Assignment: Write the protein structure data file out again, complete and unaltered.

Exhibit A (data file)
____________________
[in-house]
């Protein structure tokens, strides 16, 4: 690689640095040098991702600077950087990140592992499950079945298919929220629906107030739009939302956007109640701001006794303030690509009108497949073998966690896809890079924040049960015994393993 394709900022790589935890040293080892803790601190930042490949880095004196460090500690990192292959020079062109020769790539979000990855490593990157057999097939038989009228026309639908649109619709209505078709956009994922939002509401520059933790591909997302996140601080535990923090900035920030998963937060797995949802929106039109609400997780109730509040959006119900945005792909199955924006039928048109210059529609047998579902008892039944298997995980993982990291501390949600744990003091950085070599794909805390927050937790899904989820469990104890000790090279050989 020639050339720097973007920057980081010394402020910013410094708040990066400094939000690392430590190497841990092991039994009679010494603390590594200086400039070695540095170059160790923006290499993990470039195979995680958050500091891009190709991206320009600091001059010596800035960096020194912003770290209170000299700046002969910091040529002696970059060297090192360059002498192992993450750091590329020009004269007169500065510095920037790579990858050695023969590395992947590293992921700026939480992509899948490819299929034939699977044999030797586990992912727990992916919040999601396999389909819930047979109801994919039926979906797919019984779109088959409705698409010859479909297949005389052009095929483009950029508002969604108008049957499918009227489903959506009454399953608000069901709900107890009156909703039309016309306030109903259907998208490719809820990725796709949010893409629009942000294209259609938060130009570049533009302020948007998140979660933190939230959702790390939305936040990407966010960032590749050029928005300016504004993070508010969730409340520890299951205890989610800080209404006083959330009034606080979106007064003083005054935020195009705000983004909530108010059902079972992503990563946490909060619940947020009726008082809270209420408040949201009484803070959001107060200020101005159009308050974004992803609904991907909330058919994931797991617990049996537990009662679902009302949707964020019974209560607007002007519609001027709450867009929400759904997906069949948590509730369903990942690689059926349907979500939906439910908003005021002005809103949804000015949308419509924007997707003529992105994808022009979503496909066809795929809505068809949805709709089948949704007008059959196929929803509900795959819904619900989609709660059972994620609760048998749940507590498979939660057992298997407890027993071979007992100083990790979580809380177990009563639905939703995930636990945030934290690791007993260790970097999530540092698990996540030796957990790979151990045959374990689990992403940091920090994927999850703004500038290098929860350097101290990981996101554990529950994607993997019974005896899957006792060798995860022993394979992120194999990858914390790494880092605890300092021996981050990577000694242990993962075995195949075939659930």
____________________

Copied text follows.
[in-house]
């Protein structure tokens, strides 16, 4: 690689640095040098991702600077950087990140592992499950079945298919929220629906107030739009939302956007109640701001006794303030690509009108497949073998966690896809890079924040049960015994393993 394709900022790589935890040293080892803790601190930042490949880095004196460090500690990192292959020079062109020769790539979000990855490593990157057999097939038989009228026309639908649109619709209505078709956009994922939002509401520059933790591909997302996140601080535990923090900035920030998963937060797995949802929106039109609400997780109730509040959006119900945005792909199955924006039928048109210059529609047998579902008892039944298997995980993982990291501390949600744990003091950085070599794909805390927050937790899904989820469990104890000790090279050989 020639050339720097973007920057980081010394402020910013410094708040990066400094939000690392430590190497841990092991039994009679010494603390590594200086400039070695540095170059160790923006290499993990470039195979995680958050500091891009190709991206320009600091001059010596800035960096020194912003770290209170000299700046002969910091040529002696970059060297090192360059002498192992993450750091590329020009004269007169500065510095920037790579990858050695023969590395992947590293992921700026939480992509899948490819299929034939699977044999030797586990992912727990992916919040999601396999389909819930047979109801994919039926979906797919019984779109088959409705698409010859479909297949005389052009095929483009950029508002969604108008049957499918009227489903959506009454399953608000069901709900107890009156909703039309016309306030109903259907998208490719809820990725796709949010893409629009942000294209259609938060130009570049533009302020948007998140979660933190939230959702790390939305936040990407966010960032590749050029928005300016504004993070508010969730409340520890299951205890989610800080209404006083959330009034606080979106007064003083005054935020195009705000983004909530108010059902079972992503990563946490909060619940947020009726008082809270209420408040949201009484803070959001107060200020101005159009308050974004992803609904991907909330058919994931797991617990049996537990009662679902009302949707964020019974209560607007002007519609001027709450867009929400759904997906069949948590509730369903990942690689059926349907979500939906439910908003005021002005809103949804000015949308419509924007997707003529992105994808022009979503496909066809795929809505068809949805709709089948949704007008059959196929929803509900795959819904619900989609709660059972994620609760048998749940507590498979939660057992298997407890027993071979007992100083990790979580809380177990009563639905939703995930636990945030934290690791007993260790970097999530540092698990996540030796957990790979151990045959374990689990992403940091920090994927999850703004500038290098929860350097101290990981996101554990529950994607993997019974005896899957006792060798995860022993394979992120194999990858914390790494880092605890300092021996981050990577000694242990993962075995195949075939659930």